Answer to Question #8549 Submitted to "Ask the Experts"

Category: Nuclear Medicine Patient Issues — Therapeutic Nuclear Medicine

The following question was answered by an expert in the appropriate field:

Q

I had an 131I lipiodol treatment of about 2,000 MBq 10 days ago via a catheter into the hepatic artery in the groin up to the liver. I have been told that the radioactive material will remain in my liver for weeks as the liver makes a full cycle every eight days and will lose half of the radioactivity every eight days. What precautions need to be taken, as I have a child less than a year old at home? At the moment I am keeping a distance of 2 meters away from my child. I am the father, so my wife takes care of my child for most needs.

A

First, let me thank you for approaching radiation safety responsibly. I realize that it is very difficult to keep your distance from loved ones, especially babies, who don't understand what is happening. I understand that you have stayed at least 2 meters away from members of your household since your treatment 11 or 12 days ago, which is excellent. The effective half-life of the 131I is a little shorter than the physical half-life of eight days because the 131I is metabolized off the lipiodol to some extent and will be excreted in urine.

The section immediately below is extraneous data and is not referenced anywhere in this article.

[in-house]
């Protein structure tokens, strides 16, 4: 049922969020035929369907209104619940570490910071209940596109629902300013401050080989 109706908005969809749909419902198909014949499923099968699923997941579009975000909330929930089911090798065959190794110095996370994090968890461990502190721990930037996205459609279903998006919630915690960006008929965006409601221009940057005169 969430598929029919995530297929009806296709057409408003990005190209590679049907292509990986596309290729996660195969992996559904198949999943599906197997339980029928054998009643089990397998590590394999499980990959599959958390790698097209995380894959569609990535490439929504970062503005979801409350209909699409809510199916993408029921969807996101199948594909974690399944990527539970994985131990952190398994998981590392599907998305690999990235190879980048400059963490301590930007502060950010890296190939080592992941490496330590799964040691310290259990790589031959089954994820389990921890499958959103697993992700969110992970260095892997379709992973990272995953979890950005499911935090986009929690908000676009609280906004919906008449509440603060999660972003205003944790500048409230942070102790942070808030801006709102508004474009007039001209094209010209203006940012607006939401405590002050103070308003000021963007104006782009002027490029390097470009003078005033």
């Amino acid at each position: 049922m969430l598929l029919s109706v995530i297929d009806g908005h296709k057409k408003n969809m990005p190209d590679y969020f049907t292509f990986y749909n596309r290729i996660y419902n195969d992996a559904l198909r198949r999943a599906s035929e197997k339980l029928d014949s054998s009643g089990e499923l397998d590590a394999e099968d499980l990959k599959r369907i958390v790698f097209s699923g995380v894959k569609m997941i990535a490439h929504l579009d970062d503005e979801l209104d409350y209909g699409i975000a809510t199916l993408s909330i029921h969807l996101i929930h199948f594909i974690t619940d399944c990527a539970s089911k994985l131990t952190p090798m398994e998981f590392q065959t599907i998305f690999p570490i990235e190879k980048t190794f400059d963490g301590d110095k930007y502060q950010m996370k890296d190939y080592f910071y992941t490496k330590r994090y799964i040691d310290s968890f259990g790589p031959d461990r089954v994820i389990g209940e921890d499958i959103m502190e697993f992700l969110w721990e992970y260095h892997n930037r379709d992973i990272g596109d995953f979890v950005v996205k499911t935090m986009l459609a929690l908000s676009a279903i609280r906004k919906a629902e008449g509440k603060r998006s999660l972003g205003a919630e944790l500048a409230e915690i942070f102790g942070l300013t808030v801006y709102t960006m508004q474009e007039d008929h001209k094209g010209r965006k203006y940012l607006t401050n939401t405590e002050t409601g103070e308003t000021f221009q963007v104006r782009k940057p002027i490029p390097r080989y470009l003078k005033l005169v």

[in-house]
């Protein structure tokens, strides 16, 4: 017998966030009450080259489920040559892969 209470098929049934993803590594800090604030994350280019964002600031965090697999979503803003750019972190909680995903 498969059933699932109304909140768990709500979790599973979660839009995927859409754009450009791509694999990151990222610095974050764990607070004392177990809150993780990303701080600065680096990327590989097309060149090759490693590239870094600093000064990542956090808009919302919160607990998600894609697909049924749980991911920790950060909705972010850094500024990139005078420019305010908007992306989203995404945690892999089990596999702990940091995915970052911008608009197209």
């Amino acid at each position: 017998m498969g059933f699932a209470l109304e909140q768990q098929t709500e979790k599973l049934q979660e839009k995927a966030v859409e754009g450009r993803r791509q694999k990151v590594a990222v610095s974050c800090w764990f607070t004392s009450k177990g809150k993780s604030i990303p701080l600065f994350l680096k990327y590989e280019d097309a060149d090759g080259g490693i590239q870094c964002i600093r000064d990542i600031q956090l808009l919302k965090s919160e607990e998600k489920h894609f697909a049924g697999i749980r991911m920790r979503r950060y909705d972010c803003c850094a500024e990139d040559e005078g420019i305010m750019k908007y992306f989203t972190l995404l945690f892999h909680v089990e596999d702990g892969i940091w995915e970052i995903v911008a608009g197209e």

A paper I have read stated that the effective half-life was greater than 4.5 days. It will vary significantly among patients; let's assume it is about five days in you. At this point I suggest you come out of hibernation and join the family, staying no closer than about 1 meter from anyone for more than six hours/day. This means that you will still sleep alone. This should go on for another 10 days. At that point, you can resume a normal life and cannot overexpose anyone. These estimates are conservative, but given a baby around, I know you do not want to expose him/her unnecessarily. You may also leave the house now for various errands and events, because you will not be close to other people long enough to result in any significant radiation exposure.

Depending upon your own effective half-life of 131I, you will be essentially free of radioactive material in about two months. However, you will be harmless to others well before then. The limits set by the Nuclear Regulatory Commission for irradiating others is very low, 5 mSv; this is about the yearly background radiation absorbed dose everyone in Denver gets every year.

Some of the 131I that comes off the lipiodol may go to your thyroid gland. I assume that your doctor will watch you for any signs of decreased thyroid function. If, in a month or two after treatment, you feel very tired, make sure you have your thyroid checked out. Any problem is easily fixed with thyroid hormone pills.

Carol S. Marcus, PhD, MD
Professor of Radiation Oncology and of Radiological Sciences, UCLA

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